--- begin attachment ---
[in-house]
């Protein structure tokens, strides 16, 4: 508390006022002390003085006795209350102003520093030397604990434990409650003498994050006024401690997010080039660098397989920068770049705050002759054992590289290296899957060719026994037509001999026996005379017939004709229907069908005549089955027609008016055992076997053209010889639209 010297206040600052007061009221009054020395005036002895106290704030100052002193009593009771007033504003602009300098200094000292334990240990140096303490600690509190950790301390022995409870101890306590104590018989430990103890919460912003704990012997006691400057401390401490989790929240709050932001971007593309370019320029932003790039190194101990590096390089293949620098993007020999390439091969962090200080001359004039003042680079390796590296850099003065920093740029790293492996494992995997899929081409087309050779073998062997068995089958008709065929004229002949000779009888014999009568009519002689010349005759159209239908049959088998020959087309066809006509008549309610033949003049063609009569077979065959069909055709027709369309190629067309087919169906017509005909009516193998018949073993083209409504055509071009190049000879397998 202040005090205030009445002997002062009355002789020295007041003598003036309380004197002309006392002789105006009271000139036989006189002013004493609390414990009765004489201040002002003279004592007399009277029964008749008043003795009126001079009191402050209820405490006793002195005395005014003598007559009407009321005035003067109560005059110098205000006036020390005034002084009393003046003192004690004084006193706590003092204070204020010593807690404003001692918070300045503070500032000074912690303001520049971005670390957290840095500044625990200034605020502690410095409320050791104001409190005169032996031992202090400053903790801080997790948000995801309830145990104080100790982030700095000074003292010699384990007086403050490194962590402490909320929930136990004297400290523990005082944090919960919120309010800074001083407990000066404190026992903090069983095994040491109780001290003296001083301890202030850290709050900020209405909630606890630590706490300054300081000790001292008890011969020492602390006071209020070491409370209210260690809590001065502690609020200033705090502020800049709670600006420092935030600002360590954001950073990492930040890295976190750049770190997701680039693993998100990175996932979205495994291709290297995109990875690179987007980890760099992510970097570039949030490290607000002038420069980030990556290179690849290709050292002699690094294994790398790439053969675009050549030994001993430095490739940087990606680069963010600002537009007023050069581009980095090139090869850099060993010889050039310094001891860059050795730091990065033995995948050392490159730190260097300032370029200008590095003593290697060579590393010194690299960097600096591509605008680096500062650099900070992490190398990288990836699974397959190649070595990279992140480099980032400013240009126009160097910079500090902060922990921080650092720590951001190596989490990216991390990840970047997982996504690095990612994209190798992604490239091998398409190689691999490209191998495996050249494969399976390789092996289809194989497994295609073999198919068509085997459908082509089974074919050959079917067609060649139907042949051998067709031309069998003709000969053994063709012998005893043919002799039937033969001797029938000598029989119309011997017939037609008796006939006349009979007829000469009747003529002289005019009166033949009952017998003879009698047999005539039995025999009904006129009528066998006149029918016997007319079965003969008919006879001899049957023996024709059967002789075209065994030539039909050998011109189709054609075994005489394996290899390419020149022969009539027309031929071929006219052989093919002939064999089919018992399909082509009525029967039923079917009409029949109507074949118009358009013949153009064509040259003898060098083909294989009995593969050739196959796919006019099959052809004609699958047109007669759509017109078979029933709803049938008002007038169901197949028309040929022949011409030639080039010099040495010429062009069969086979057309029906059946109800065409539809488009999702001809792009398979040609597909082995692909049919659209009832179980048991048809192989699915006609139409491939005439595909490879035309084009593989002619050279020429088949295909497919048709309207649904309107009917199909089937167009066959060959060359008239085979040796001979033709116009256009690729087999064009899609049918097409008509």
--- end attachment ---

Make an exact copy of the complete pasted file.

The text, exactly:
[in-house]
């Protein structure tokens, strides 16, 4: 508390006022002390003085006795209350102003520093030397604990434990409650003498994050006024401690997010080039660098397989920068770049705050002759054992590289290296899957060719026994037509001999026996005379017939004709229907069908005549089955027609008016055992076997053209010889639209 010297206040600052007061009221009054020395005036002895106290704030100052002193009593009771007033504003602009300098200094000292334990240990140096303490600690509190950790301390022995409870101890306590104590018989430990103890919460912003704990012997006691400057401390401490989790929240709050932001971007593309370019320029932003790039190194101990590096390089293949620098993007020999390439091969962090200080001359004039003042680079390796590296850099003065920093740029790293492996494992995997899929081409087309050779073998062997068995089958008709065929004229002949000779009888014999009568009519002689010349005759159209239908049959088998020959087309066809006509008549309610033949003049063609009569077979065959069909055709027709369309190629067309087919169906017509005909009516193998018949073993083209409504055509071009190049000879397998 202040005090205030009445002997002062009355002789020295007041003598003036309380004197002309006392002789105006009271000139036989006189002013004493609390414990009765004489201040002002003279004592007399009277029964008749008043003795009126001079009191402050209820405490006793002195005395005014003598007559009407009321005035003067109560005059110098205000006036020390005034002084009393003046003192004690004084006193706590003092204070204020010593807690404003001692918070300045503070500032000074912690303001520049971005670390957290840095500044625990200034605020502690410095409320050791104001409190005169032996031992202090400053903790801080997790948000995801309830145990104080100790982030700095000074003292010699384990007086403050490194962590402490909320929930136990004297400290523990005082944090919960919120309010800074001083407990000066404190026992903090069983095994040491109780001290003296001083301890202030850290709050900020209405909630606890630590706490300054300081000790001292008890011969020492602390006071209020070491409370209210260690809590001065502690609020200033705090502020800049709670600006420092935030600002360590954001950073990492930040890295976190750049770190997701680039693993998100990175996932979205495994291709290297995109990875690179987007980890760099992510970097570039949030490290607000002038420069980030990556290179690849290709050292002699690094294994790398790439053969675009050549030994001993430095490739940087990606680069963010600002537009007023050069581009980095090139090869850099060993010889050039310094001891860059050795730091990065033995995948050392490159730190260097300032370029200008590095003593290697060579590393010194690299960097600096591509605008680096500062650099900070992490190398990288990836699974397959190649070595990279992140480099980032400013240009126009160097910079500090902060922990921080650092720590951001190596989490990216991390990840970047997982996504690095990612994209190798992604490239091998398409190689691999490209191998495996050249494969399976390789092996289809194989497994295609073999198919068509085997459908082509089974074919050959079917067609060649139907042949051998067709031309069998003709000969053994063709012998005893043919002799039937033969001797029938000598029989119309011997017939037609008796006939006349009979007829000469009747003529002289005019009166033949009952017998003879009698047999005539039995025999009904006129009528066998006149029918016997007319079965003969008919006879001899049957023996024709059967002789075209065994030539039909050998011109189709054609075994005489394996290899390419020149022969009539027309031929071929006219052989093919002939064999089919018992399909082509009525029967039923079917009409029949109507074949118009358009013949153009064509040259003898060098083909294989009995593969050739196959796919006019099959052809004609699958047109007669759509017109078979029933709803049938008002007038169901197949028309040929022949011409030639080039010099040495010429062009069969086979057309029906059946109800065409539809488009999702001809792009398979040609597909082995692909049919659209009832179980048991048809192989699915006609139409491939005439595909490879035309084009593989002619050279020429088949295909497919048709309207649904309107009917199909089937167009066959060959060359008239085979040796001979033709116009256009690729087999064009899609049918097409008509």